Top ten in econometrics

This year, a group of four PhD students from the Department of Economics and Business Economics ranked among the ten best participants at Econometric Game, the world championship in econometrics.

2021.04.15 | Ingrid Marie Fossum

PhD student in Economics Kristoffer Holst Ibsen Photo: Private

Unlike previous years, Econometric Game was not held in Amsterdam, but took place online Thursday and Friday 8-9 April. Four PhD students in economics participated on behalf of Aarhus University. They had been granted special permission to attend campus at Fuglesangs Allé in order to partake in the competition. Here, they worked full throttle on their solution to the case: “What are the local effects of Airbnb on the housing market in Amsterdam?"

“It is both fun and exciting to apply your toolbox from classes in econometrics on a case, you do not quite understand - such as the effect of Airbnb on house prices in Amsterdam. That is two times eight hours at full speed, where you have to quickly gain insight into a new field and in fact write a scientific article,” says PhD student Kristoffer Holst Ibsen, who headed the group of four people from the Department of Economics and Business Economics. 

In addition to Kristoffer Holst Ibsen, the group consisted of PhD students Mathias Voldum Siggaard as well as Kenneth Kjær Jensen and Jonas Søndergaard Sørensen, who are both on part A of their 4+4 PhD degree programme. For this reason, the two latter of the four counted as ‘regular’ Master’s degree students in the competition, which only allows two PhD students per team.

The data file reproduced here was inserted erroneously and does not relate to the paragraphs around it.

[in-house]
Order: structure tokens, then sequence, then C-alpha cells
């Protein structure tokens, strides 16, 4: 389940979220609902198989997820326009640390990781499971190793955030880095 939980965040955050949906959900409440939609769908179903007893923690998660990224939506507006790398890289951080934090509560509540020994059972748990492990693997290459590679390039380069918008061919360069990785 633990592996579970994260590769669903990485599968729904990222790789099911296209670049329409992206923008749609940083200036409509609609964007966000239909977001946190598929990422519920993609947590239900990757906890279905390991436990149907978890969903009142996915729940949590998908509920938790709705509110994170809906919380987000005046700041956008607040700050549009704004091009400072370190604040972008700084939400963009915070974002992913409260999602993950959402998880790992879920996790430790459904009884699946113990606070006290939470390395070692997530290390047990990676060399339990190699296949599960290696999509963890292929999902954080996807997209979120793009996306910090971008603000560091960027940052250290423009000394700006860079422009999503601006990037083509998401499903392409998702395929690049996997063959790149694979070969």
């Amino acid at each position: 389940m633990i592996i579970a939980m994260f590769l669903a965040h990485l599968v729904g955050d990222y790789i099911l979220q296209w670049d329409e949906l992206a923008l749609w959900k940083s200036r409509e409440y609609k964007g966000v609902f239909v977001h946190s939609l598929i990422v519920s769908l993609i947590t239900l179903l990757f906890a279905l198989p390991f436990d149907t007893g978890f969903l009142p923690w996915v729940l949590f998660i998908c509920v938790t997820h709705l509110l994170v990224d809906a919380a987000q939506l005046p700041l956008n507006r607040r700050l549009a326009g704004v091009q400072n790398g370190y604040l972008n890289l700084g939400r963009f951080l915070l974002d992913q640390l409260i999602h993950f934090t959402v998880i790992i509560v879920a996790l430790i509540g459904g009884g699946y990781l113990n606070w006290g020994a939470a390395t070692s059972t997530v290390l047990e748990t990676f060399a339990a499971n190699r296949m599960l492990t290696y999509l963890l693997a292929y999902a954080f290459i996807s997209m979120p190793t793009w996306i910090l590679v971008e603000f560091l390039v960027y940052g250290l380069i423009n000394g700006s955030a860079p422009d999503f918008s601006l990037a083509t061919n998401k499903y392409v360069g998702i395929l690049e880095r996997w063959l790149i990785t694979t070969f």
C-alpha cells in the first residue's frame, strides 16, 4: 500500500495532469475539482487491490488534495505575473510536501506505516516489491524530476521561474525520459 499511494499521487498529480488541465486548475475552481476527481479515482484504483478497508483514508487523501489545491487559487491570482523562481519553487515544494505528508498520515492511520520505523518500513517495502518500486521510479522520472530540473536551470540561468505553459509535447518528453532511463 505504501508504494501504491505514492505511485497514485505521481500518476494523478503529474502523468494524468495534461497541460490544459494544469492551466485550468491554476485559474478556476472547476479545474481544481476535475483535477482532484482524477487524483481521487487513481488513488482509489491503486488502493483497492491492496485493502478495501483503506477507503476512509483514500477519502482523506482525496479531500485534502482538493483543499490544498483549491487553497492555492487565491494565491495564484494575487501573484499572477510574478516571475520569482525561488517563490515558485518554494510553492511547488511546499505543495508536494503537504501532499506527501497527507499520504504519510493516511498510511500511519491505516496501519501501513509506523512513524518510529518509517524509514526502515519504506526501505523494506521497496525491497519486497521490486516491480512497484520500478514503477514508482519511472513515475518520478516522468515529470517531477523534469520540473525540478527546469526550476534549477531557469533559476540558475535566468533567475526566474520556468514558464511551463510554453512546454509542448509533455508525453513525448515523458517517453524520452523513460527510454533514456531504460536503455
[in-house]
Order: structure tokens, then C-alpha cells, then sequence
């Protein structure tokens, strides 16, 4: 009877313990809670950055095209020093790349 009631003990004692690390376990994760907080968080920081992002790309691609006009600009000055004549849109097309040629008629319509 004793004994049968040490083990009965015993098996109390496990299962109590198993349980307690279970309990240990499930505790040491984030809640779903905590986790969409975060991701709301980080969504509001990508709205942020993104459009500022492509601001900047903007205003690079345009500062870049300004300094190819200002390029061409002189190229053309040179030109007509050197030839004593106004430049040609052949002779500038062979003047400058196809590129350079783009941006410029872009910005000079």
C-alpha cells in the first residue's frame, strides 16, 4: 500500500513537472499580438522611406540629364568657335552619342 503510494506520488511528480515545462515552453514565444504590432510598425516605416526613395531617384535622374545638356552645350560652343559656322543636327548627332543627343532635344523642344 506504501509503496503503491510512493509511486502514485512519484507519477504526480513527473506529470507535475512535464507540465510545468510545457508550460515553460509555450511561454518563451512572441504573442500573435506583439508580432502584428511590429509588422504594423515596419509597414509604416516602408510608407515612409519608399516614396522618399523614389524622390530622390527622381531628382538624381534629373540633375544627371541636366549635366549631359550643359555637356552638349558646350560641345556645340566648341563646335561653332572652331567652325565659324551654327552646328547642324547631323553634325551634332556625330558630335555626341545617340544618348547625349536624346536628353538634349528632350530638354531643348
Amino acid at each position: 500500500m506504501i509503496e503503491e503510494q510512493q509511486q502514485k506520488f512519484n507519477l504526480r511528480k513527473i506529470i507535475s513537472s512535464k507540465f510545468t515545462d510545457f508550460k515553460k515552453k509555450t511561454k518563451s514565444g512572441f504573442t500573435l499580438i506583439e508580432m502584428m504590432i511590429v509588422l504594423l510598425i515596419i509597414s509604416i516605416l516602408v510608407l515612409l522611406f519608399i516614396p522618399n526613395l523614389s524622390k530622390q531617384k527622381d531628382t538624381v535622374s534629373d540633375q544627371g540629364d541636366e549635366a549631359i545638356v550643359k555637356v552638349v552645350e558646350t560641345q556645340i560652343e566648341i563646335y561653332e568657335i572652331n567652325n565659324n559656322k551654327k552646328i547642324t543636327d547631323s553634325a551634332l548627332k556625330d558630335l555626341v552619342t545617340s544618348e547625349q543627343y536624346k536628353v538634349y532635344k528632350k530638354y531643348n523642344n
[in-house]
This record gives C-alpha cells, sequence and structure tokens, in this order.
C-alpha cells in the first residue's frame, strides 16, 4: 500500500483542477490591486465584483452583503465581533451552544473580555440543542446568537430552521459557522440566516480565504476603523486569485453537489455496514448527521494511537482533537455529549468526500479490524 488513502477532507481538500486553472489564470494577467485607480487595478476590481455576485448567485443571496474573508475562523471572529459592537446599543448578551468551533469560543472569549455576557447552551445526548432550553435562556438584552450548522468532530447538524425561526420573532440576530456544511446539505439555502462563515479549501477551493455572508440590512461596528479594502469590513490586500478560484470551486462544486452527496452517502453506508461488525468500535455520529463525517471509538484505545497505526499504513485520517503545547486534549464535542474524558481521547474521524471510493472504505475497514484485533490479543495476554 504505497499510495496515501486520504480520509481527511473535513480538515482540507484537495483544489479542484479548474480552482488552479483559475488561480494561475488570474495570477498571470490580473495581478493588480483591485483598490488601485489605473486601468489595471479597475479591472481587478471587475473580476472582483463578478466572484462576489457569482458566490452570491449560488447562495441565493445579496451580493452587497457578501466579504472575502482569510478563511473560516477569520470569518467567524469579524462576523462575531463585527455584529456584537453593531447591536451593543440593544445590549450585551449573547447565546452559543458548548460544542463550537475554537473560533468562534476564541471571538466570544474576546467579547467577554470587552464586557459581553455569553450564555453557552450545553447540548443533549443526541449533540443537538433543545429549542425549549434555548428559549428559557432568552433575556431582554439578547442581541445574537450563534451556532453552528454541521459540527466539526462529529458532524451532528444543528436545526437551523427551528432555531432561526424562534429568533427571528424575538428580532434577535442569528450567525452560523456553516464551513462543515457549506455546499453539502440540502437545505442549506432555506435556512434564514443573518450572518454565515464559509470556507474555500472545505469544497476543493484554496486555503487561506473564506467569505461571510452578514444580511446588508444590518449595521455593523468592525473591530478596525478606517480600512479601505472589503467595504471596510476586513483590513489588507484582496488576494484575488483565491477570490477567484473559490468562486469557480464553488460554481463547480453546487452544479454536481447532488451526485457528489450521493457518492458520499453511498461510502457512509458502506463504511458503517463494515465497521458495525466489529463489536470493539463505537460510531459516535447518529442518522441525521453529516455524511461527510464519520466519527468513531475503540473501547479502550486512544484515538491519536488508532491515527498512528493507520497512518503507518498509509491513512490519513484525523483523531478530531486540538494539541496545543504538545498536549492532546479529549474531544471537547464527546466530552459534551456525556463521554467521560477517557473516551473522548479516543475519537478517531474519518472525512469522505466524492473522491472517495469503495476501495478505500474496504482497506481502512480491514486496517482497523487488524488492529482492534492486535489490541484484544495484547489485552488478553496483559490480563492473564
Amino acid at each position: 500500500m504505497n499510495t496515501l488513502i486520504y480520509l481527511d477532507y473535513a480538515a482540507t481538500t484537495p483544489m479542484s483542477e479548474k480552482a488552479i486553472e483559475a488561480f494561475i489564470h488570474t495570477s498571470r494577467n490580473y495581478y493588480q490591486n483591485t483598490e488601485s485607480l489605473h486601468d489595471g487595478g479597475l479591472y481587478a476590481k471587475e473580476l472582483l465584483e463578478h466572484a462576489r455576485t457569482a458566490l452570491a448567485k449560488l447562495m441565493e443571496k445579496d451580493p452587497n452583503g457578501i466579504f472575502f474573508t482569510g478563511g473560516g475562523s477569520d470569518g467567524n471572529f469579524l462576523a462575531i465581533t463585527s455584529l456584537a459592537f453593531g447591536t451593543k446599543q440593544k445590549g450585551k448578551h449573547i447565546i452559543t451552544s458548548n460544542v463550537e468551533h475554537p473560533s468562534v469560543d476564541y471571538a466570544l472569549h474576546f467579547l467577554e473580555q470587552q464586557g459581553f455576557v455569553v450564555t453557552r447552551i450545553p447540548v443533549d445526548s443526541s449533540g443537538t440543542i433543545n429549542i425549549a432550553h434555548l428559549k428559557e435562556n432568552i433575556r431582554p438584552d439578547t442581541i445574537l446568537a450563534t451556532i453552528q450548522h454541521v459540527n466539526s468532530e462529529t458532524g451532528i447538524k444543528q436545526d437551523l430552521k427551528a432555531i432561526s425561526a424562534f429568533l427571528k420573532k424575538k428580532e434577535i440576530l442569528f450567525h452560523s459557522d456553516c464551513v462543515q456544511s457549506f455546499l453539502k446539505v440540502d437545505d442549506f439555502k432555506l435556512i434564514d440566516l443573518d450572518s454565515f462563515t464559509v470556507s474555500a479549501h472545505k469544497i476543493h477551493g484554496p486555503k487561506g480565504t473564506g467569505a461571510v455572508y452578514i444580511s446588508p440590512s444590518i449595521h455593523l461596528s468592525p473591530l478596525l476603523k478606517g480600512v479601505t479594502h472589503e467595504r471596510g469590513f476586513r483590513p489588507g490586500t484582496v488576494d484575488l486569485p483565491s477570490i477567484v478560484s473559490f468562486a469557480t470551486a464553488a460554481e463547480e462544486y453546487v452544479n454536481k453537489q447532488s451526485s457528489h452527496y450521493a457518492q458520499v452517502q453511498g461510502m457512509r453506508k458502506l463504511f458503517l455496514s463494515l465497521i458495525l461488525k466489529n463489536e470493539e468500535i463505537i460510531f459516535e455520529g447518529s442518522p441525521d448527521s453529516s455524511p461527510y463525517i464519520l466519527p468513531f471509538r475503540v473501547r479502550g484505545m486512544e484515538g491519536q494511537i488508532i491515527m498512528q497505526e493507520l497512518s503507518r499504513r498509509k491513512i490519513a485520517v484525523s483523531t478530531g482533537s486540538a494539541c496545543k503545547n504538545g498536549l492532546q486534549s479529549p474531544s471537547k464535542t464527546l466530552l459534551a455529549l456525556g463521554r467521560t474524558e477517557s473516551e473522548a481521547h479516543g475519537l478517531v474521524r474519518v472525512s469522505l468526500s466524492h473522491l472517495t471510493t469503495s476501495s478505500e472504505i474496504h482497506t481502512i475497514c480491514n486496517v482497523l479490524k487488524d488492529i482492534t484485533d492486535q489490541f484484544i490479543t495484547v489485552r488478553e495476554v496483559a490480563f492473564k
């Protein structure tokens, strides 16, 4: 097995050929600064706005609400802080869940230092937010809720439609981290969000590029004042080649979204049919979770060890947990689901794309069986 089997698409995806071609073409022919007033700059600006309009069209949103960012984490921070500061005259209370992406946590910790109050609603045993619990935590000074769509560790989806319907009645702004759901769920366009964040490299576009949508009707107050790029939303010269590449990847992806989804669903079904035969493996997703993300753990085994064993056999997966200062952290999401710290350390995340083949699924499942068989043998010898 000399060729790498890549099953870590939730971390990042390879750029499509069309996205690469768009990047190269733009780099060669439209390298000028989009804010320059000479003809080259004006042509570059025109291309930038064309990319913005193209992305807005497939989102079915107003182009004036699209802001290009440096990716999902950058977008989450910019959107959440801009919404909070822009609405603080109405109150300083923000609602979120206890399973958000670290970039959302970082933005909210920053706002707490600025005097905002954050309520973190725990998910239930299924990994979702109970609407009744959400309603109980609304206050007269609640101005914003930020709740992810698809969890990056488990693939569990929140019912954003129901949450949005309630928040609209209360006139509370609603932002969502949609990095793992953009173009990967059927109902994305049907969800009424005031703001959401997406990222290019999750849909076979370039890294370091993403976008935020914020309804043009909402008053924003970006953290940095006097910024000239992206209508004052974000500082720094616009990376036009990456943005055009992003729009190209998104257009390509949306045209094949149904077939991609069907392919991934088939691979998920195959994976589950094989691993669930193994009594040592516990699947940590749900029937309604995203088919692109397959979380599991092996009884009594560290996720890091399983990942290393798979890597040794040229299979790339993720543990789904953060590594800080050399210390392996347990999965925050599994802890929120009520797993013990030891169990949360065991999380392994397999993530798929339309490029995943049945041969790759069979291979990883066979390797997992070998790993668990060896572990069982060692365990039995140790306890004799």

“We come from different parts of the department and had not really worked together on anything beforehand. But with four different sets of backgrounds, competencies and skills, we were able to consider the problem from different perspectives and to create a nice result,” says Kristoffer Holst Ibsen.

Even though Airbnb bookings and house prices in Amsterdam have both increased over the years, it does not necessarily mean that there is a connection between the two. Therefore, the group ended up using a shift-share instrument in their solution, reaching the conclusion that Airbnb does in fact impact house prices in Amsterdam.

The solution carried the four economists through to the finale of Econometric Game, but unfortunately they did not rank among the three best participants.

Students from the Department of Economics and Business Economics at Aarhus University have previously ended up in second place or third place, but it is still considered very impressive to reach top ten. The competition is regarded as the unofficial world championship in the statistical discipline econometrics and the competition is huge. 30 teams from 30 different universities across the world participate in the competition. The winner of Econometric Game 2021 was the team from Lund University.